It's true – we are getting angrier


Emotions are a part of life. Our days can feature incredible swings of emotion. We can careen wildly from happy to sad in a matter of minutes.

Everyone, of course, likes to be happy, and no one really likes feeling sad. Some people might like a little fear in their lives from time to time (like a good horror movie), but anger and disgust are things we do what we can to avoid.

A new survey shows that – surprise! (yes, another emotion) – people are angrier these days than they were in the past. I say surprise sarcastically, of course. It is very apparent that people are angrier these days.

An NPR poll showed that a whopping 84 percent of people surveyed said Americans are angrier now compared to a generation ago. And 42 percent said they were personally angrier in the past year than they had been in the past.

Why? Well, there are a number of reasons I’m sure. The pay for most people has not gone up and more folks are working two jobs. Washington D.C. is a complete mess, with a ranting president, ranting senators and ranting congressmen and women.

Trade wars, immigration nightmares, measles outbreaks, the end of “Game of Thrones.” There is a lot of bad stuff going on.

But the survey pointed to one factor that I think is at the root of this anger issue, and that is social media.

Remember when you and your buddy Bob from work would have a beer from time to time and maybe catch a ballgame together? You kept the conversation light and enjoyed each other’s company.

But now you are friends on Facebook and realize Bob is a raving lunatic. He is angry, which makes you respond with anger. Soon, everyone is on Facebook yelling at each other.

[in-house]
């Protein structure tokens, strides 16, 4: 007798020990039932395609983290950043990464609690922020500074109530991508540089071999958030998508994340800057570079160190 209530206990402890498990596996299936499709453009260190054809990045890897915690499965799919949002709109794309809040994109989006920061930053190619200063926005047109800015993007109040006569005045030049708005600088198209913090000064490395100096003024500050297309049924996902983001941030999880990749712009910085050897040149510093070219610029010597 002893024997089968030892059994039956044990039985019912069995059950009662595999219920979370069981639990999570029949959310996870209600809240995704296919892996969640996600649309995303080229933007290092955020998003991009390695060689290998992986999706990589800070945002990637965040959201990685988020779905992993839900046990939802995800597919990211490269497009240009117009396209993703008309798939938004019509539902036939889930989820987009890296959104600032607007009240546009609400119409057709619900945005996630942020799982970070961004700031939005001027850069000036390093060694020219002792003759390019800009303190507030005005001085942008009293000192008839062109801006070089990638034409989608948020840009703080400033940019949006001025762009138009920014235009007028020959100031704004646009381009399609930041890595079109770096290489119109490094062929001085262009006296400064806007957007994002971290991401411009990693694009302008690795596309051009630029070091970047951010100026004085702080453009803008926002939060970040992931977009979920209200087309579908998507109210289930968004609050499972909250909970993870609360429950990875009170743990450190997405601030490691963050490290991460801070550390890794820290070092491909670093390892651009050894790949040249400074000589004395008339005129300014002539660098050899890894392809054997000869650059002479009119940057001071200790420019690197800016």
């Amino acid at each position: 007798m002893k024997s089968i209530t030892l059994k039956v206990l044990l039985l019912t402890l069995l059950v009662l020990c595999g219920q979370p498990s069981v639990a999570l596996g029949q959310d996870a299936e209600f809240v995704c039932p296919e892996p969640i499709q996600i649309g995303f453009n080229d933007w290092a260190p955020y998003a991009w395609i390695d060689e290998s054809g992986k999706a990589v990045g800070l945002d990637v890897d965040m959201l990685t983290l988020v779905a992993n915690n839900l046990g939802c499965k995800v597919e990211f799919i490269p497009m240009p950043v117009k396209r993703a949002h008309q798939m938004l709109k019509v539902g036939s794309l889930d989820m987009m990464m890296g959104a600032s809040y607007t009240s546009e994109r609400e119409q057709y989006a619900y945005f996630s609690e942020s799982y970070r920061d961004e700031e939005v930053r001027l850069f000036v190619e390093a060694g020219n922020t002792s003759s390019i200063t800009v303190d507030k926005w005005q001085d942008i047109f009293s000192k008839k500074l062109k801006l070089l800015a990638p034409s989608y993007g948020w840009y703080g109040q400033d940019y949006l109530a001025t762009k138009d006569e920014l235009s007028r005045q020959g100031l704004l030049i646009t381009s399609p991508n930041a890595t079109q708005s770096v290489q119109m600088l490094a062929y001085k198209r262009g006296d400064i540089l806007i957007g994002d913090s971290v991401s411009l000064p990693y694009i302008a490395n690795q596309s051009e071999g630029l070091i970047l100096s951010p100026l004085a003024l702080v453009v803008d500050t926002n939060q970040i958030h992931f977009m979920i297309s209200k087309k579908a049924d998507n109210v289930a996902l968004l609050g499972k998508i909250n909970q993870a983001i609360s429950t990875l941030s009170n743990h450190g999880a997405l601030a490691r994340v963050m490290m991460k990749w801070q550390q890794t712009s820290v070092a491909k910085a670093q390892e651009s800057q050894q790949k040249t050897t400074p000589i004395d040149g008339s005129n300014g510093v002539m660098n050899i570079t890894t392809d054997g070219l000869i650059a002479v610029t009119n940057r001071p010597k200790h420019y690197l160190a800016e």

That crazy uncle Jim who only ruined family holiday gatherings can now pretty much ruin every day for you if you let him.

Your crazy aunt Cindy who loves to tell everyone how to live their lives can now do it from the comfort of her cat-filled home.

Your brother can post a news story that makes your blood boil. Even the songs your niece shares make you mourn for the future of the arts.

Online, people tend to let their guard down and let it all hang out. That is fine to people who agree with them 100 percent. But for everyone else, it can make you angry. How can he/she believe that? How can they be so dumb? Don’t they know they are the problem?

Turns out a thing meant to bring people together is great at tearing them apart – and making them very, very mad.

I try to limit my Facebook activity to family, my pets, motorcycles and music. I don’t get into political arguments. I used to, but it is useless and draining. And yes, it is very, very negative.

Take a look at your own social media presence. If you are always posting about politics or other divisive topics, take a step back. Don’t feed into and off of that negativity. Try to spread a little light instead.

Being angry is not fun. Being happy? Now that is what we should be striving for.

 

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